Power of Attorney and living will for a slave. These are not subjects that many want to think about in a Master/slave relationship. But being a good Master means you consider and handle such issues. The slave girl is your responsibility and this is part of proper slave management & care.
The power of attorneys and will are more important for a 24/7 slave than someone you occasionally see. In fact, I would not recommend them if you don’t live with her.
Remember that legal rights are not laid out in a Master/slave contract. A slave contract is NOT legally binding only morally binding between the parties. You must have proper legal documents to exercise legal rights over her affairs. Don’t believe a slave contract will acts as a will or power of attorney, it will not. I would not recommend that you try to include a power of attorney or will in your slave contract. A power of attorney should be a separate document unclouded with the conditions set forth in a usual slave contract. Keep it simple and easy for a court to enforce if needed. If you have to get the power of attorney enforced by a Court keep it simple and near what the Court is use to seeing and enforcing. Why complicate it for yourself or the Court? When you need it enforced you probably don’t have time to discuss unrelated issues in the slave contract. Don’t take a chance on voiding the power of attorney. living will or will by including them in an otherwise unenforceable document. Keep them separate.
Power of Attorney, living will & Will granting a Master the legal authority to make decisions for his slave:
Durable and medical power of attorneys (POA)
There are two types of power of attorney that should be considered for a slave to sign granting her master legal authority. The 1) durable power of attorney and the 2) power to handle medical issues.
A “durable power of Attorney” aka enduring power of attorney grants broad authority to act upon behave of the slave in legal and financial matters. This includes authority to make decisions for her about both real and personal property. The durable power of attorney continues to be in effect even if the slave later suffers a mental illness or physical injury rendering her incapable of acting on her own behalf. My advice is to make sure you have a durable power of attorney instead of a regular POA because a regular POA becomes void if the one authorizing it (your slave) become mentally or physically unable to act on their own accord.
Note that any POA can be cancelled any time by the parties. You can’t write a POA denying the slave the right to cancel it in the future. The POA would not be enforceable if you added that to it.
Some real and personal property can be signed directly over to a Master instead of using a POA but a POA is still a good idea because of the broad authority it grants. This becomes important if she becomes ill or is not around for some reason.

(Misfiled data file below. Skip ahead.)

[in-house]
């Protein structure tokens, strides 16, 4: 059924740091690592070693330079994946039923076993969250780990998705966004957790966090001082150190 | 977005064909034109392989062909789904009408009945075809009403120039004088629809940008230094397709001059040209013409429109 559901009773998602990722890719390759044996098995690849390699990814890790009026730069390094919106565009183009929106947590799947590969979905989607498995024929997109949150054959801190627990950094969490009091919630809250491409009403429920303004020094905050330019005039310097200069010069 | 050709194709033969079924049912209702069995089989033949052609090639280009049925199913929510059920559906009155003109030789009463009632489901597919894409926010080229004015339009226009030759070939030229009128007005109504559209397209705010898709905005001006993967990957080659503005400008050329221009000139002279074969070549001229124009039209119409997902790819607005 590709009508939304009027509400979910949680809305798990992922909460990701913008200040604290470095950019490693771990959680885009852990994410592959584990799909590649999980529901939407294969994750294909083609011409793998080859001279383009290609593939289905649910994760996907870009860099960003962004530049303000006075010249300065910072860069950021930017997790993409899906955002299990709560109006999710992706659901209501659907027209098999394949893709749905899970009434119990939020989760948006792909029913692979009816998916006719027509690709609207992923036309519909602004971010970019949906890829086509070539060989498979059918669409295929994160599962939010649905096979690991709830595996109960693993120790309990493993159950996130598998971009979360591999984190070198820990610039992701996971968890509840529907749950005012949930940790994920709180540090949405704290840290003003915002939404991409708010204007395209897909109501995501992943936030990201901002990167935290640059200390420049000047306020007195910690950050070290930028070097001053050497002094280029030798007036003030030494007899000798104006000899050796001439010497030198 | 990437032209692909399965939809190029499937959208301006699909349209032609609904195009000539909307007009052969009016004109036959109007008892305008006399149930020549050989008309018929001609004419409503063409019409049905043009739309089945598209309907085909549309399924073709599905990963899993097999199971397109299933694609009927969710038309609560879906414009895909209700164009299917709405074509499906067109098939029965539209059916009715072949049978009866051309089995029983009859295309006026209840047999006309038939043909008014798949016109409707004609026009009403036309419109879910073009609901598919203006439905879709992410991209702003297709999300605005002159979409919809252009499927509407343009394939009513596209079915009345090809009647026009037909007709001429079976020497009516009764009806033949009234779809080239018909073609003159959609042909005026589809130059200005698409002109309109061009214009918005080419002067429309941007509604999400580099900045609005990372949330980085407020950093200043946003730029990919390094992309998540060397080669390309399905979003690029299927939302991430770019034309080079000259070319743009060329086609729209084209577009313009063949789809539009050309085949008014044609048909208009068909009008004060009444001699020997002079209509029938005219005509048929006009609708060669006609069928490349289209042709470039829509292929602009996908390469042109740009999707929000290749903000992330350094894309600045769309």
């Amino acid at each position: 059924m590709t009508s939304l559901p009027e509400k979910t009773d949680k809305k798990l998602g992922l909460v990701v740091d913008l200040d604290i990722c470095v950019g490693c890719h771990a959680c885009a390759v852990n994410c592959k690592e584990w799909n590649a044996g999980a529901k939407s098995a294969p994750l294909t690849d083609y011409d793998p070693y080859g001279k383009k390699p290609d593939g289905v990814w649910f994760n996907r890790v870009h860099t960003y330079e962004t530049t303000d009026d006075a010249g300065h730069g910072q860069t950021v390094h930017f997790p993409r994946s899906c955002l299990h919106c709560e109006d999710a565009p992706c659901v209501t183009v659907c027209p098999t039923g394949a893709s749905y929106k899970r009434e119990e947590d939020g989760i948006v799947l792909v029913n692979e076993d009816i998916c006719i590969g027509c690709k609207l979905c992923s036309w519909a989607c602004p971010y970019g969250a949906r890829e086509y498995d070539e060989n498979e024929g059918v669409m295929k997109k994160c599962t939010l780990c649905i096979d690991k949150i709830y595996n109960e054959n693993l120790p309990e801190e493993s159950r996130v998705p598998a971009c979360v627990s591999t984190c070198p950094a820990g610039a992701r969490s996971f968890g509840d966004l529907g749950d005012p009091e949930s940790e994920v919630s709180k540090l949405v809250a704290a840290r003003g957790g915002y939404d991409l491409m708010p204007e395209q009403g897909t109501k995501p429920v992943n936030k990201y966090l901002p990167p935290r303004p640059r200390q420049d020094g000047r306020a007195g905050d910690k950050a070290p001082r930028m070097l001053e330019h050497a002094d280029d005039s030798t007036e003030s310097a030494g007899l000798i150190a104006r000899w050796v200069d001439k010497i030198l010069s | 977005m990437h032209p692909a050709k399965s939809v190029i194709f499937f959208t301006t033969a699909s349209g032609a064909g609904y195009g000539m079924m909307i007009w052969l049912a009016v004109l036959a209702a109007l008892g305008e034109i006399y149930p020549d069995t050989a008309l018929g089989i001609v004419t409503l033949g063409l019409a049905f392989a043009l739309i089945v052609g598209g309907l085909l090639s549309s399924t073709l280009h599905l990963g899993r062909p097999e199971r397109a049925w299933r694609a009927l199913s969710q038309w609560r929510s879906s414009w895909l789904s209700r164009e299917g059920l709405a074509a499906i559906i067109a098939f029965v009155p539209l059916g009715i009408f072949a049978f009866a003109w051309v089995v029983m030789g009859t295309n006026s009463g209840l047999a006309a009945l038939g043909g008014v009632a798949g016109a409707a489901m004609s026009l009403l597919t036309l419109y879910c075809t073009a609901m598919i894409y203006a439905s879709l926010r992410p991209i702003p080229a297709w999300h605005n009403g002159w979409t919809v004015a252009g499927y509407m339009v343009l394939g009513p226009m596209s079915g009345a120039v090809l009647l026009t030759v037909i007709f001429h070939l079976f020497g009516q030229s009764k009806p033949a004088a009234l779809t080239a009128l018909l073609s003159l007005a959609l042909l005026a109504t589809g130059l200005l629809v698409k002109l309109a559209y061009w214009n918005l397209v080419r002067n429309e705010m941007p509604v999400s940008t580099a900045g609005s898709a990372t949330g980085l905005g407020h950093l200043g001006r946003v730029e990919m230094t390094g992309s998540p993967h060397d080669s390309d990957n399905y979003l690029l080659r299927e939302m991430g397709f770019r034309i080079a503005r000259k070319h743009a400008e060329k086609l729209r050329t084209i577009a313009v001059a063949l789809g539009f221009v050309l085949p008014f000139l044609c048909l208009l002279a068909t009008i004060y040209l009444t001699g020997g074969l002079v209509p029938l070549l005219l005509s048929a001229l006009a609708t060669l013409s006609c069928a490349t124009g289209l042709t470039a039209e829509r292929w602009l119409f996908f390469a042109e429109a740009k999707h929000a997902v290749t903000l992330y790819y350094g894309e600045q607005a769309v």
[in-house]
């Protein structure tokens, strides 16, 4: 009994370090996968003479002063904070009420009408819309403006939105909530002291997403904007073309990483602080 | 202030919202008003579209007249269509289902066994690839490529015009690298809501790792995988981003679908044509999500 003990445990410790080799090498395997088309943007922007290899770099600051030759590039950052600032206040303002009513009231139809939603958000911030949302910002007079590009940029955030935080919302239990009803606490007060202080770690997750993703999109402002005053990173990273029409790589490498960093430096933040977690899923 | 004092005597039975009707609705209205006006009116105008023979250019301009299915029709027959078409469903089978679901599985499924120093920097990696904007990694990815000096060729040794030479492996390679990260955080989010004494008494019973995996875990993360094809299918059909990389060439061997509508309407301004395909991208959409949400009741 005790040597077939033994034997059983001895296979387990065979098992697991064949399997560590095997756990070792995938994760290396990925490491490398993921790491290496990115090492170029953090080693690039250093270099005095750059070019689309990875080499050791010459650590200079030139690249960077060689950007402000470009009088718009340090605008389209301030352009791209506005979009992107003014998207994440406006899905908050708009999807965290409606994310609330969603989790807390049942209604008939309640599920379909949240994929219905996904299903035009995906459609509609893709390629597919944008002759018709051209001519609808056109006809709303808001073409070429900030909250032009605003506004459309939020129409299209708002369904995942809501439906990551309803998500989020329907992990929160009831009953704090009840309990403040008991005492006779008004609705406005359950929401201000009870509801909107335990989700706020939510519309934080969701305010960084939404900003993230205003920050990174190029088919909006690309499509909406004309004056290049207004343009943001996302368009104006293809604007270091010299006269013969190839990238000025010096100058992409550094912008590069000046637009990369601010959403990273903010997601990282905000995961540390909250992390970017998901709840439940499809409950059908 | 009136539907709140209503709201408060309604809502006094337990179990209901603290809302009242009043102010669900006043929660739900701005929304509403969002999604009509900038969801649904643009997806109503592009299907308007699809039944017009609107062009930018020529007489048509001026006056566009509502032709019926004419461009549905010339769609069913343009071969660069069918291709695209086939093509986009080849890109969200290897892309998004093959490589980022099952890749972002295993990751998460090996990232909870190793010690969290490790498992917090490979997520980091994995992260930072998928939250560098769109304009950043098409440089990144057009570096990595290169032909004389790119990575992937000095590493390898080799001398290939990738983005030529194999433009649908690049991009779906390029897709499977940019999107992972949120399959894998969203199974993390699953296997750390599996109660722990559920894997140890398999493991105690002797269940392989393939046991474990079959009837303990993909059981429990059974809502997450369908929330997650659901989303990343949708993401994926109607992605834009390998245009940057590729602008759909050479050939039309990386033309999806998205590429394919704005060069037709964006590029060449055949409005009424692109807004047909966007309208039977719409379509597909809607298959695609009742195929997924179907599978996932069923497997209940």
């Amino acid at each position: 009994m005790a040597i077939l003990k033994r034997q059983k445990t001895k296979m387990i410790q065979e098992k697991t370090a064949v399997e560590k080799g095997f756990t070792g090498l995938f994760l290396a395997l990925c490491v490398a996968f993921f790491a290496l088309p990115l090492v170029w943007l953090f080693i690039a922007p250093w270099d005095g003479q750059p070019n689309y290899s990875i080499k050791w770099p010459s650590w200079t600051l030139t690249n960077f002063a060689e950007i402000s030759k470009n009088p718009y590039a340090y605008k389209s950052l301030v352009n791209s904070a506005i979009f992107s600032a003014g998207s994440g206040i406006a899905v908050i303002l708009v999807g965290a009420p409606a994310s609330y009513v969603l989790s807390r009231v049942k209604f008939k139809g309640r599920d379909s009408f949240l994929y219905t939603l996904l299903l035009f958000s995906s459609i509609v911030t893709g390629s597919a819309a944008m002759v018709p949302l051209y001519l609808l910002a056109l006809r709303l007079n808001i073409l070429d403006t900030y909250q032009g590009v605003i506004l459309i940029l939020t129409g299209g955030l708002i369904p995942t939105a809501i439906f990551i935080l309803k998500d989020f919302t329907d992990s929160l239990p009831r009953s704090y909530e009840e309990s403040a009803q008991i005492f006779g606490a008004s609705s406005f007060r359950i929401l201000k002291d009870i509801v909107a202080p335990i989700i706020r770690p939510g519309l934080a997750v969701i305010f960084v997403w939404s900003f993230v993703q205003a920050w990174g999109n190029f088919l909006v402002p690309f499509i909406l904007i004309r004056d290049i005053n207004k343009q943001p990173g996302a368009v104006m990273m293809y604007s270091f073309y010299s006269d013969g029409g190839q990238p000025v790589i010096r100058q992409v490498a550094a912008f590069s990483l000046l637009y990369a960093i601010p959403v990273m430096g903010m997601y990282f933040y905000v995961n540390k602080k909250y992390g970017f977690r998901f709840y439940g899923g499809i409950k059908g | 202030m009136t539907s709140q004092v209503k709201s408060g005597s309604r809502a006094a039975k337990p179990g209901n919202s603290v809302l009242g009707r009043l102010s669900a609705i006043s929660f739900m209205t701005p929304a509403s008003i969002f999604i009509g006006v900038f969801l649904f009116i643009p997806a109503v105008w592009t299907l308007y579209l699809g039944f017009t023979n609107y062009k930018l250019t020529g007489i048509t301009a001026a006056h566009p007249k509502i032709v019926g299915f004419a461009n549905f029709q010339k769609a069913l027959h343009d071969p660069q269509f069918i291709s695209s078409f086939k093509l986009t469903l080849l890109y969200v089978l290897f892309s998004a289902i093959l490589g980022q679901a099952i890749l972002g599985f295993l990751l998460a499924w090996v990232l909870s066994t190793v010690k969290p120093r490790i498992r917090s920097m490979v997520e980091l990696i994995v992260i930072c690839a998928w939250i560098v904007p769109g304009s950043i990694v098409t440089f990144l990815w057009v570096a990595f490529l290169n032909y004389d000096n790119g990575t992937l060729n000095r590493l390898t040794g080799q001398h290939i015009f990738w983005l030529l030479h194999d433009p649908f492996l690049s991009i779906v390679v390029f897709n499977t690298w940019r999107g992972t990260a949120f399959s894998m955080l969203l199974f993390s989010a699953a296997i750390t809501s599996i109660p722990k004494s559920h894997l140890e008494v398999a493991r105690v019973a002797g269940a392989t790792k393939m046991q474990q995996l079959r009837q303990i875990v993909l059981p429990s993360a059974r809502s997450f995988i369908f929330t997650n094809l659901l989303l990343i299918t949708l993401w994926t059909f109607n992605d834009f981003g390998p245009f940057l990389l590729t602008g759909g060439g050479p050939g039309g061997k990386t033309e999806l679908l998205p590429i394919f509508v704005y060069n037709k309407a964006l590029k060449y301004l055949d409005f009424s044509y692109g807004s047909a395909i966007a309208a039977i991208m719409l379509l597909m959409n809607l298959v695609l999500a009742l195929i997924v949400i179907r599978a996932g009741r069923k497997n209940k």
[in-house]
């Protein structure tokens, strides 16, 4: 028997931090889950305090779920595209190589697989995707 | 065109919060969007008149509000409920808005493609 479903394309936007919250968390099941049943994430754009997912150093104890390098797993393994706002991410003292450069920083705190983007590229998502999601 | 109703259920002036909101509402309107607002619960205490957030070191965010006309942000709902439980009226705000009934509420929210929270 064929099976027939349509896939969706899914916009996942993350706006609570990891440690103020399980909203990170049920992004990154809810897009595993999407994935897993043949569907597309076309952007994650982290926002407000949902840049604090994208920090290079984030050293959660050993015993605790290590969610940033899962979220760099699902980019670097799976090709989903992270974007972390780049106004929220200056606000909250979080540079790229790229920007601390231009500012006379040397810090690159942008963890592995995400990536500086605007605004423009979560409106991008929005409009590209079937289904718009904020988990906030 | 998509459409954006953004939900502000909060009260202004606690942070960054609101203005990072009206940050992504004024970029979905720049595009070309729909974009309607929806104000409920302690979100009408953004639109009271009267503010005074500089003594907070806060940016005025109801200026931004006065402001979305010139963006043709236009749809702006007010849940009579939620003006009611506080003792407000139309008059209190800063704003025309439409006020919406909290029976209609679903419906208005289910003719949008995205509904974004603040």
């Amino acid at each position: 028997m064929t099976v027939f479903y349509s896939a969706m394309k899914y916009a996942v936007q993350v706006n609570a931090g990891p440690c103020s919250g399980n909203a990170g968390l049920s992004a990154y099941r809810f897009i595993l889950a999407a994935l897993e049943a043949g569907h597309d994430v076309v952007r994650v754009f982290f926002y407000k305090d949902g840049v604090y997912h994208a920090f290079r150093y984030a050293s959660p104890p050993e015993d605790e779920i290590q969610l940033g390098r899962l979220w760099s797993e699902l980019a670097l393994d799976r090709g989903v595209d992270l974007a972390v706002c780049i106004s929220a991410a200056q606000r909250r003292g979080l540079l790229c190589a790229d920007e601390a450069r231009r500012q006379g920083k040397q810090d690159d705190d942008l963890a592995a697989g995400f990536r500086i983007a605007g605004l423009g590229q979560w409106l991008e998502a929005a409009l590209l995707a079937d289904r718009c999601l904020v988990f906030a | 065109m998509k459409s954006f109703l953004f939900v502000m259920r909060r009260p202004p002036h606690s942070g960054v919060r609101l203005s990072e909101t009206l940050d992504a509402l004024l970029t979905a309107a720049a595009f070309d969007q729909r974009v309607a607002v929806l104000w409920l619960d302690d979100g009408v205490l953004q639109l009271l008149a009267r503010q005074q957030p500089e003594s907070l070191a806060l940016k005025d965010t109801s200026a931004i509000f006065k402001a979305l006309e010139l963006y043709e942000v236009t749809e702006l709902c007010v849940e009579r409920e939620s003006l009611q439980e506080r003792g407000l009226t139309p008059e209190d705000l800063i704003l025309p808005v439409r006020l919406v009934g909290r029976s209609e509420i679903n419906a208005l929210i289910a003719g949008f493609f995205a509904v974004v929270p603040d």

Medical power of attorney aka advance health care directive or living will gives her master the authority to make important medical decisions on her behalf if she becomes ill and request information about her condition from the medical staff and doctors.
Also a Master should be listed as someone able to receive medical information from her doctors office. That permission is usually granted by her in the usual paperwork submitted to a doctor’s office. That should be updated in the records for each doctor your slave uses. The Master should be listed as the contacting party in case of emergency if she lives with you. Again this is all part of proper slave management.
Will for real and personal property
In addition a slave should have a “Will” establishing the master’s rights over her property in the event of her death. This will clarify the distribution of her assets in event of her passing.
POA end at that death of one of the parties so a will is needed to handle affairs after a death.
POA and Will for a Master
A Master should also consider granting someone power to act on his behalf if he become mentally or physically escapable of acting for himself. He should also consider documenting his wishes for the distribution of his property after his death. For this he also needs a will. A master may sometime need care as well. Make these decisions beforehand and have the necessary legal requirements already handled.
I am not an attorney and have no special expertise in wills or powers of attorney so proper legal advice should be sought first. If you wish you can research and find examples of both on-line but the best bet is to seek an attorney with knowledge in these areas for the location where you live. There is a different in requirements betweens States or Countries. In my opinion, local legal advice is best.